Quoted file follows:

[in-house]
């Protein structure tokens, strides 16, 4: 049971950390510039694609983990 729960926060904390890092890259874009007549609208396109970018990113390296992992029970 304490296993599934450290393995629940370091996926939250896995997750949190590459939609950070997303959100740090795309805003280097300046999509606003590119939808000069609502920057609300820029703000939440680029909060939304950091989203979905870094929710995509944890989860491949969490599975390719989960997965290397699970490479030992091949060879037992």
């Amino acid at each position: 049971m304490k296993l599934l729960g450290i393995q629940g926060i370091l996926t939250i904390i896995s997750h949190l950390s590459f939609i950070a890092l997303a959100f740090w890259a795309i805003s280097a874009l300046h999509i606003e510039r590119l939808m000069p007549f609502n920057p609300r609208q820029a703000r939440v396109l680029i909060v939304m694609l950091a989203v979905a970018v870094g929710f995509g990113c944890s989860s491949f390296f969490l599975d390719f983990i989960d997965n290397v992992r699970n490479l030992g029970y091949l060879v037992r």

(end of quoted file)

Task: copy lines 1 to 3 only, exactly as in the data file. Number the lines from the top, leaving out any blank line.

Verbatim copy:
[in-house]
């Protein structure tokens, strides 16, 4: 049971950390510039694609983990 729960926060904390890092890259874009007549609208396109970018990113390296992992029970 304490296993599934450290393995629940370091996926939250896995997750949190590459939609950070997303959100740090795309805003280097300046999509606003590119939808000069609502920057609300820029703000939440680029909060939304950091989203979905870094929710995509944890989860491949969490599975390719989960997965290397699970490479030992091949060879037992």
């Amino acid at each position: 049971m304490k296993l599934l729960g450290i393995q629940g926060i370091l996926t939250i904390i896995s997750h949190l950390s590459f939609i950070a890092l997303a959100f740090w890259a795309i805003s280097a874009l300046h999509i606003e510039r590119l939808m000069p007549f609502n920057p609300r609208q820029a703000r939440v396109l680029i909060v939304m694609l950091a989203v979905a970018v870094g929710f995509g990113c944890s989860s491949f390296f969490l599975d390719f983990i989960d997965n290397v992992r699970n490479l030992g029970y091949l060879v037992r």